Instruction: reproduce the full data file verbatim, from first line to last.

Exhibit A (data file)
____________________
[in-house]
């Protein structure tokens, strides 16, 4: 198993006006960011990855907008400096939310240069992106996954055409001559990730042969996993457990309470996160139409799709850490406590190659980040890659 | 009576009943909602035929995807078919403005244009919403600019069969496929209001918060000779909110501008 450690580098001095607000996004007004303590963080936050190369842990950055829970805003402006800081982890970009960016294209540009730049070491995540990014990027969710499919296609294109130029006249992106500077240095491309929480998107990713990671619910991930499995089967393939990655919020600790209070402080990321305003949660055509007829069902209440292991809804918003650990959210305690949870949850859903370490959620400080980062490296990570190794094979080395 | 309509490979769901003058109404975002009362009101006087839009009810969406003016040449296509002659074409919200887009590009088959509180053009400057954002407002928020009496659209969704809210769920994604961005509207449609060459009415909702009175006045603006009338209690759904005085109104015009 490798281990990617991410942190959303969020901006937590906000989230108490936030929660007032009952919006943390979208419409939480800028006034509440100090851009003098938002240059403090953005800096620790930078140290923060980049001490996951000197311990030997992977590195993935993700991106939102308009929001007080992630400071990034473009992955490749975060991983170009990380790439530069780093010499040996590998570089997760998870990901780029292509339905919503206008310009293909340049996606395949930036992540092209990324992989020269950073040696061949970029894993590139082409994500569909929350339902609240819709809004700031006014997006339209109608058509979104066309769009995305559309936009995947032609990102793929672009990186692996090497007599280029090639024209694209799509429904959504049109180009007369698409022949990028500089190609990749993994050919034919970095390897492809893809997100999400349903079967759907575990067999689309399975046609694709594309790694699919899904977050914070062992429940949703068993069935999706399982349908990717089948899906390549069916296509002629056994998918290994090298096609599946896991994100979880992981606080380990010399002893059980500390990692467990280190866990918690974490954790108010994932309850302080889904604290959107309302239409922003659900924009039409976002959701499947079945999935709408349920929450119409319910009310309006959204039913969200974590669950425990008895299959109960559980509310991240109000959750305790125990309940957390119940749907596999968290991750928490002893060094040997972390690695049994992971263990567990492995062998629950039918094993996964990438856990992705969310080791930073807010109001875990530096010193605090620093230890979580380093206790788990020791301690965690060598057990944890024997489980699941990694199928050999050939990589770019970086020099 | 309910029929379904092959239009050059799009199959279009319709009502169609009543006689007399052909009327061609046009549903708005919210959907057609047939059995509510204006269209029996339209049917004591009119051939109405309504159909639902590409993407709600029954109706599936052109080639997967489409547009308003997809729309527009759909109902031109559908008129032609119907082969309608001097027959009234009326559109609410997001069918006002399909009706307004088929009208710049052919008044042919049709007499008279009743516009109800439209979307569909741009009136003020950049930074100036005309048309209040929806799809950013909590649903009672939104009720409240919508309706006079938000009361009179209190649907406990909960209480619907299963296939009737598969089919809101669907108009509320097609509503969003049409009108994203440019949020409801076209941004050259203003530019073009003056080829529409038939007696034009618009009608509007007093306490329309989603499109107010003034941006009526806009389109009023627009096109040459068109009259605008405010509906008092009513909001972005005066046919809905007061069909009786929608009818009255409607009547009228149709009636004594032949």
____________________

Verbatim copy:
[in-house]
């Protein structure tokens, strides 16, 4: 198993006006960011990855907008400096939310240069992106996954055409001559990730042969996993457990309470996160139409799709850490406590190659980040890659 | 009576009943909602035929995807078919403005244009919403600019069969496929209001918060000779909110501008 450690580098001095607000996004007004303590963080936050190369842990950055829970805003402006800081982890970009960016294209540009730049070491995540990014990027969710499919296609294109130029006249992106500077240095491309929480998107990713990671619910991930499995089967393939990655919020600790209070402080990321305003949660055509007829069902209440292991809804918003650990959210305690949870949850859903370490959620400080980062490296990570190794094979080395 | 309509490979769901003058109404975002009362009101006087839009009810969406003016040449296509002659074409919200887009590009088959509180053009400057954002407002928020009496659209969704809210769920994604961005509207449609060459009415909702009175006045603006009338209690759904005085109104015009 490798281990990617991410942190959303969020901006937590906000989230108490936030929660007032009952919006943390979208419409939480800028006034509440100090851009003098938002240059403090953005800096620790930078140290923060980049001490996951000197311990030997992977590195993935993700991106939102308009929001007080992630400071990034473009992955490749975060991983170009990380790439530069780093010499040996590998570089997760998870990901780029292509339905919503206008310009293909340049996606395949930036992540092209990324992989020269950073040696061949970029894993590139082409994500569909929350339902609240819709809004700031006014997006339209109608058509979104066309769009995305559309936009995947032609990102793929672009990186692996090497007599280029090639024209694209799509429904959504049109180009007369698409022949990028500089190609990749993994050919034919970095390897492809893809997100999400349903079967759907575990067999689309399975046609694709594309790694699919899904977050914070062992429940949703068993069935999706399982349908990717089948899906390549069916296509002629056994998918290994090298096609599946896991994100979880992981606080380990010399002893059980500390990692467990280190866990918690974490954790108010994932309850302080889904604290959107309302239409922003659900924009039409976002959701499947079945999935709408349920929450119409319910009310309006959204039913969200974590669950425990008895299959109960559980509310991240109000959750305790125990309940957390119940749907596999968290991750928490002893060094040997972390690695049994992971263990567990492995062998629950039918094993996964990438856990992705969310080791930073807010109001875990530096010193605090620093230890979580380093206790788990020791301690965690060598057990944890024997489980699941990694199928050999050939990589770019970086020099 | 309910029929379904092959239009050059799009199959279009319709009502169609009543006689007399052909009327061609046009549903708005919210959907057609047939059995509510204006269209029996339209049917004591009119051939109405309504159909639902590409993407709600029954109706599936052109080639997967489409547009308003997809729309527009759909109902031109559908008129032609119907082969309608001097027959009234009326559109609410997001069918006002399909009706307004088929009208710049052919008044042919049709007499008279009743516009109800439209979307569909741009009136003020950049930074100036005309048309209040929806799809950013909590649903009672939104009720409240919508309706006079938000009361009179209190649907406990909960209480619907299963296939009737598969089919809101669907108009509320097609509503969003049409009108994203440019949020409801076209941004050259203003530019073009003056080829529409038939007696034009618009009608509007007093306490329309989603499109107010003034941006009526806009389109009023627009096109040459068109009259605008405010509906008092009513909001972005005066046919809905007061069909009786929608009818009255409607009547009228149709009636004594032949």